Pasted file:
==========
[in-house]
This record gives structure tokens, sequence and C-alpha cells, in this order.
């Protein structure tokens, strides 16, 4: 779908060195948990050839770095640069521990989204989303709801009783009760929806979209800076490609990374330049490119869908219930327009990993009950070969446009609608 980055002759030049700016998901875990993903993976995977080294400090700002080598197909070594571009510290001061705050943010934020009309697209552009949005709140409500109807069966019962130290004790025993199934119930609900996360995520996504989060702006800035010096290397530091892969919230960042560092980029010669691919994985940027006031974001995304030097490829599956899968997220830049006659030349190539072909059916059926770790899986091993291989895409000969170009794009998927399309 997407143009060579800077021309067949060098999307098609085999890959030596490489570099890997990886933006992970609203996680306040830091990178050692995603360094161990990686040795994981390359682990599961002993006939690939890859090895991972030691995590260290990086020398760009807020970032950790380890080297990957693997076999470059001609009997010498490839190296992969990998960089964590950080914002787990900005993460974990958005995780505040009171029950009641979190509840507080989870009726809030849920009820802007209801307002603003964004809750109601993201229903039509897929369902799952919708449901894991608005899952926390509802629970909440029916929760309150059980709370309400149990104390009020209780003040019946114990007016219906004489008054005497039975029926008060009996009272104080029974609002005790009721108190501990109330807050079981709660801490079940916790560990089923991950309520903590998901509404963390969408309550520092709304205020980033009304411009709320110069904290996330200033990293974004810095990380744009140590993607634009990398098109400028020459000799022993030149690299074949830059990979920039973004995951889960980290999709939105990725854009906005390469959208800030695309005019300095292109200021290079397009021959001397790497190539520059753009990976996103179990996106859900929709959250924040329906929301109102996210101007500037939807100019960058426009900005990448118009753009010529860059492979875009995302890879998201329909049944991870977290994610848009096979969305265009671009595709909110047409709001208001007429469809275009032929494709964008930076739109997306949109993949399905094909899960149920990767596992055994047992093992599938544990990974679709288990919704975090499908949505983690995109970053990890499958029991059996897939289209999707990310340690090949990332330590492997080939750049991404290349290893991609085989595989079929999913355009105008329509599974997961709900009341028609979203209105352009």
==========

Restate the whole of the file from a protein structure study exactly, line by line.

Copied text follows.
[in-house]
This record gives structure tokens, sequence and C-alpha cells, in this order.
């Protein structure tokens, strides 16, 4: 779908060195948990050839770095640069521990989204989303709801009783009760929806979209800076490609990374330049490119869908219930327009990993009950070969446009609608 980055002759030049700016998901875990993903993976995977080294400090700002080598197909070594571009510290001061705050943010934020009309697209552009949005709140409500109807069966019962130290004790025993199934119930609900996360995520996504989060702006800035010096290397530091892969919230960042560092980029010669691919994985940027006031974001995304030097490829599956899968997220830049006659030349190539072909059916059926770790899986091993291989895409000969170009794009998927399309 997407143009060579800077021309067949060098999307098609085999890959030596490489570099890997990886933006992970609203996680306040830091990178050692995603360094161990990686040795994981390359682990599961002993006939690939890859090895991972030691995590260290990086020398760009807020970032950790380890080297990957693997076999470059001609009997010498490839190296992969990998960089964590950080914002787990900005993460974990958005995780505040009171029950009641979190509840507080989870009726809030849920009820802007209801307002603003964004809750109601993201229903039509897929369902799952919708449901894991608005899952926390509802629970909440029916929760309150059980709370309400149990104390009020209780003040019946114990007016219906004489008054005497039975029926008060009996009272104080029974609002005790009721108190501990109330807050079981709660801490079940916790560990089923991950309520903590998901509404963390969408309550520092709304205020980033009304411009709320110069904290996330200033990293974004810095990380744009140590993607634009990398098109400028020459000799022993030149690299074949830059990979920039973004995951889960980290999709939105990725854009906005390469959208800030695309005019300095292109200021290079397009021959001397790497190539520059753009990976996103179990996106859900929709959250924040329906929301109102996210101007500037939807100019960058426009900005990448118009753009010529860059492979875009995302890879998201329909049944991870977290994610848009096979969305265009671009595709909110047409709001208001007429469809275009032929494709964008930076739109997306949109993949399905094909899960149920990767596992055994047992093992599938544990990974679709288990919704975090499908949505983690995109970053990890499958029991059996897939289209999707990310340690090949990332330590492997080939750049991404290349290893991609085989595989079929999913355009105008329509599974997961709900009341028609979203209105352009």